Microsoft Launches, Open-Sources .NET Micro Framework 4.0
At its Professional Developers Conference, Microsoft announces the release of Version 4.0 of the .NET Micro Framework and says it is open-sourcing the technology and making it available under the Apache 2.0 license.LOS ANGELES-At its Professional Developers Conference here, Microsoft announced the release of Version 4.0 of the .NET Micro Framework and also that it is open-sourcing the technology and making it available under the Apache 2.0 license. In a blog post, Peter Galli, Microsoft's senior open-source community manager, broke the news of the release and open-sourcing of .NET Micro Framework 4.0. Galli said the Apache 2.0 license was selected because it is "already being used by the community within the embedded space."
The .NET Micro Framework is "a development and execution environment for resource-constrained devices [that] was initially developed inside the Microsoft Startup Business Accelerator," Galli wrote. It later "moved to the Developer Division so as to be more closely aligned with the overall direction of Microsoft development efforts."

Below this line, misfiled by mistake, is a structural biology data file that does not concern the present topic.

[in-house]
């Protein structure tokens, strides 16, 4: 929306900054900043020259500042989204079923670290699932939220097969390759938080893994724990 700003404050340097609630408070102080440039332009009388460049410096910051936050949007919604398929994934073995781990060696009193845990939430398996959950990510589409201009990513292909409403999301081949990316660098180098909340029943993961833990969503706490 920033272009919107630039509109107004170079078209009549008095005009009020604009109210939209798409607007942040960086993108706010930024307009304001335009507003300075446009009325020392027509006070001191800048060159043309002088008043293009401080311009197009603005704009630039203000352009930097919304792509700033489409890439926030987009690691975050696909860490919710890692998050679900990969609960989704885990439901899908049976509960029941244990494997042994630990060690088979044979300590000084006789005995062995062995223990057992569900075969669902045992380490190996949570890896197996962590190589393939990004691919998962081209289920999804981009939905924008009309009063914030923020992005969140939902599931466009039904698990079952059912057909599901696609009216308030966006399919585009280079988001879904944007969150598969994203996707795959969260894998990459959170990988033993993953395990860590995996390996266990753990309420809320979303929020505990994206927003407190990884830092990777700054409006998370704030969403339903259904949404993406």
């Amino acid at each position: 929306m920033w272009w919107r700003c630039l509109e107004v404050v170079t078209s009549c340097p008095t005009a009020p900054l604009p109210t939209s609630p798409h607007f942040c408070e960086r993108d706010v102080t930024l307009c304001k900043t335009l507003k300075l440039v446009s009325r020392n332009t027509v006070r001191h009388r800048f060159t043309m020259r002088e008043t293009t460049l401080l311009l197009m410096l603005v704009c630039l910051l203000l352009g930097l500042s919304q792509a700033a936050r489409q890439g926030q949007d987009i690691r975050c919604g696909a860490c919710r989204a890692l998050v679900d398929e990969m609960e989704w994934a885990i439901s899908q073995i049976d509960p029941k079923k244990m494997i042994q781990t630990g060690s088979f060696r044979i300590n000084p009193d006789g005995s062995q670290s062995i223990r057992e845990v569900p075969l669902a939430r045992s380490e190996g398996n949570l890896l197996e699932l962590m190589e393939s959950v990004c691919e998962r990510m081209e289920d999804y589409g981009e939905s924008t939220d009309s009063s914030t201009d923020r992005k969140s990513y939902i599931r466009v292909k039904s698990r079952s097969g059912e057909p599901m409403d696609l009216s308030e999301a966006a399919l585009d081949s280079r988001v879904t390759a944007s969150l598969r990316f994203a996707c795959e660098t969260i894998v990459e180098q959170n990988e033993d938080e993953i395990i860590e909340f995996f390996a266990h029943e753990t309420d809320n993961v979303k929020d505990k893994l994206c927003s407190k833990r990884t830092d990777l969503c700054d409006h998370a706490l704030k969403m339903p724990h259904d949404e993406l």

"The result of this [move to the Developer Division] is that the .NET Micro Framework has become a seamless development experience, bringing a single programming model and tool chain for the breadth of developer solutions, all the way from small intelligent devices to servers and the cloud. There are also no more time-limited versions. "Including the source code for almost all of the product also ensures that developers now also get access to the Base Class Libraries that were implemented for .NET Micro Framework and the CLR [Common Language Runtime] code itself."However, "the TCP/IP stack and cryptography libraries are not included in the source code," Galli said. According to Galli:
"Program Manager Colin Miller told me this was because the TCP/IP stack is third party software that Microsoft licenses from EBSNet, so we do not have the rights to distribute that source code. If someone needs to access the source code for the TCP/IP stack, they can contact EBSNet directly. "As for the Cryptography libraries, they are not included in source code because they are used outside of the scope of the .NET Micro Framework. Customers who need to have access to the code in the cryptography functions will find that these libraries can be replaced, Miller said."